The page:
(Select photo to enlarge)

Figure 1. Difference of soil water content between the March and October soil sampling for the first four feet of soil (0 to 1, 1 to 2, 2 to 3, and 3 to 4) in a fallow trial for each of the studied species. The soil water was calculated based on a dry mass basis (g of water/g of dry soil). The boxes in the graph indicate the range of 50% of the data, with the central line marking the median value. Lines that extend from each box are the remaining data, and dots indicate extreme points.

Image 1. View of the fallow experiment in 2021 at CBARC before the last soil sampling in October. The plot at the front is a control plot without any plant. Plots were separated by 4m (≈13ft) center-to-center.

Image 2. a) Photo of the biggest Russian thistle plant in the study. Its fresh weight was 29 lb on October 4th, and b) Photo of the biggest kochia plant in the study a few days before taking the last soil sample close to the plant main stem (in a one-foot radius).

We plan to repeat the studies this coming season to be able to project our findings on soil water extraction by these late season weeds into an economic yield loss when weeds are left untreated post-harvest. Do not hesitate to contact us if you want to know more about the research and keep tuned for more complete information by the end of 2022.

This blog post was co-authored with Stewart Wuest, USDA-ARS.

4 thoughts on "Understanding Weed Competition Below Ground"

  1. Tracy Eriksen says:

    This is great information! We have known for many years that these three weed species suck moisture very effectively, but these comparisons are great. What struck me most was how little difference there was between the control and spring wheat plot. It reinforces my idea that we need to get rid of bare fallow, even in our more arid cropping environment. Ground supporting photosynthesis pulls Carbon from the atmosphere, and ground not supporting photosynthesis emits Carbon into the atmosphere. We need more green and less brown year around.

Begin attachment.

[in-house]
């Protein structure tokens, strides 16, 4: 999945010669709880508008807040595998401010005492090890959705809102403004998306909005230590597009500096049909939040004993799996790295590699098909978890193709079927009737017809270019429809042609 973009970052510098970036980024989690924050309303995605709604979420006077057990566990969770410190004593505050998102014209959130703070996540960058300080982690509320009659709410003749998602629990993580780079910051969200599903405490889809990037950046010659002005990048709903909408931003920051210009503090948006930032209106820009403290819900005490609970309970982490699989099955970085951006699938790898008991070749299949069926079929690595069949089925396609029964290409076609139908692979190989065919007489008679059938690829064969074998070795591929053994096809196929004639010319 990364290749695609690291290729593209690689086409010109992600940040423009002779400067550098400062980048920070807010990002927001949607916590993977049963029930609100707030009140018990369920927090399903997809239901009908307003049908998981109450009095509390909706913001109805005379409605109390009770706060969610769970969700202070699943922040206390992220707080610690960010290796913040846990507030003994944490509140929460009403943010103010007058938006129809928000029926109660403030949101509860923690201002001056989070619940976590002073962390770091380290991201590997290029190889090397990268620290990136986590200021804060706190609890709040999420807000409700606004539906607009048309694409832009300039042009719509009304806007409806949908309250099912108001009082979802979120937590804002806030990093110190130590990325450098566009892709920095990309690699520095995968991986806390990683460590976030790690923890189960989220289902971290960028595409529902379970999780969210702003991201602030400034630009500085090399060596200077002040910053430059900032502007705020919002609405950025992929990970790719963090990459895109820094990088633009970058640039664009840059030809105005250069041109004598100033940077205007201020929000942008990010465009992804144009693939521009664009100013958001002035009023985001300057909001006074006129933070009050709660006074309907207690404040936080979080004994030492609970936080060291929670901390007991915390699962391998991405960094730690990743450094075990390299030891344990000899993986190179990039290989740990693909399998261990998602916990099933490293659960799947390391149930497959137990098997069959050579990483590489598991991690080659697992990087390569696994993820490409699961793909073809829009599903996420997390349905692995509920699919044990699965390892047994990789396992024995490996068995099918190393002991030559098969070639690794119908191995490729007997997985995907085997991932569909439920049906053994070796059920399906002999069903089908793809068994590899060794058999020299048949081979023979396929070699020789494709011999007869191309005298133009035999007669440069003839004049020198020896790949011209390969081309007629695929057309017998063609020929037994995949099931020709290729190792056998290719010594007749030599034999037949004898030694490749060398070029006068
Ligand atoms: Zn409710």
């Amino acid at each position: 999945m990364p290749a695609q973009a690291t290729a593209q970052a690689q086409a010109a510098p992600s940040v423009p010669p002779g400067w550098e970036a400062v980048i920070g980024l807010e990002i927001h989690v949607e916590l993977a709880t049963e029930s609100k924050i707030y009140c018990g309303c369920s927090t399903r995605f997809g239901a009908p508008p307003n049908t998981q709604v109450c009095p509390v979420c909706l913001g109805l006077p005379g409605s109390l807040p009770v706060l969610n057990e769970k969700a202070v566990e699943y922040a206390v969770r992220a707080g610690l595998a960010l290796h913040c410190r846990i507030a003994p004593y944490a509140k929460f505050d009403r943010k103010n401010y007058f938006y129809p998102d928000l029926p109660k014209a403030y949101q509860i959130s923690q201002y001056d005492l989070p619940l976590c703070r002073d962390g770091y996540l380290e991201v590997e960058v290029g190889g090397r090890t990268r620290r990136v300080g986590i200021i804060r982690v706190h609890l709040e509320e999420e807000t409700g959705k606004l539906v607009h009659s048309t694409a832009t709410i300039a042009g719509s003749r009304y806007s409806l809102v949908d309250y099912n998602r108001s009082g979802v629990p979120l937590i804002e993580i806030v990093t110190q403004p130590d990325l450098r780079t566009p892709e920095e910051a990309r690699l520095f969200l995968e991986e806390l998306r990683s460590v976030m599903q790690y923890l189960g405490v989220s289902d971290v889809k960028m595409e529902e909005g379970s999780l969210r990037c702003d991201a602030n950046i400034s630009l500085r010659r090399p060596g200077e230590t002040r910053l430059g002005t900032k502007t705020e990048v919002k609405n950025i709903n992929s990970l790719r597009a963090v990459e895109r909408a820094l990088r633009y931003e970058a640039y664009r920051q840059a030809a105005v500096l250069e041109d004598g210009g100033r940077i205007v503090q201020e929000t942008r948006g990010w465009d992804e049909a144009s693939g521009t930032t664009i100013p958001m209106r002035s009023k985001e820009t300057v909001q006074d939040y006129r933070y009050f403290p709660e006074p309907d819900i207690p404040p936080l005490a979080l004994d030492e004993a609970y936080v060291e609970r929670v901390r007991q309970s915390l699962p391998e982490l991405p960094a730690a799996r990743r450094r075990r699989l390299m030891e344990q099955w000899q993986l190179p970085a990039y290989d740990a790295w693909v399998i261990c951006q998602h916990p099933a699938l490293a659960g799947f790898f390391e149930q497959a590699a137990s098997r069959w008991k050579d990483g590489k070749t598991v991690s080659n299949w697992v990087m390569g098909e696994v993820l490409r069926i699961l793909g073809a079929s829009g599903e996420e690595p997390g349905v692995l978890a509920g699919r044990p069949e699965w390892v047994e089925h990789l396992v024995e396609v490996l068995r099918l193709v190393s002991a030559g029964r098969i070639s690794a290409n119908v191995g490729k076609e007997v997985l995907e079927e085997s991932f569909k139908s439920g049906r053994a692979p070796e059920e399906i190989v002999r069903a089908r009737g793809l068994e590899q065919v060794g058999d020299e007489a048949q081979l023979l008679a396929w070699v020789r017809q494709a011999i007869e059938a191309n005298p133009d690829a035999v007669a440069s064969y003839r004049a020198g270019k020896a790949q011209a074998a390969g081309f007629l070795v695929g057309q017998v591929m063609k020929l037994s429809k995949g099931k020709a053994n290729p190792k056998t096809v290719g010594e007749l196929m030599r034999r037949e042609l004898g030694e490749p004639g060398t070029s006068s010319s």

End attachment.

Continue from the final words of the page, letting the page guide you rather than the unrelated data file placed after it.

1. Judit Barroso says:

      Thanks for the observations, Tracy. Last year’s spring wheat had a tough time getting established. Of course, the heat-loving weeds make up for a dry spring later in the summer, but spring wheat compensates with a smaller plant just to get a few seeds produced before it gets too hot. This coming spring we hope to plant early into better moisture to make sure the spring wheat will maximize tillers and biomass. In any case, the second year will make for a more robust dataset. – Judit and Stewart

  2. Francisco Calderon says:

    I agree with Tracy. It is very interesting how little difference there is between the control and the SW!

    Great job showing how these weeds tap into moisture that is left untouched by the crop. The definition of “dry soil” is changing!

    1. Judit Barroso says:

      Thanks Francisco for your comments. We are happy to hear that you like this research.
      We were also surprised of the small difference between the wheat and the control. We will try to grow bigger wheat plants this season and see if the difference is larger.
      We expect to provide more robust information soon.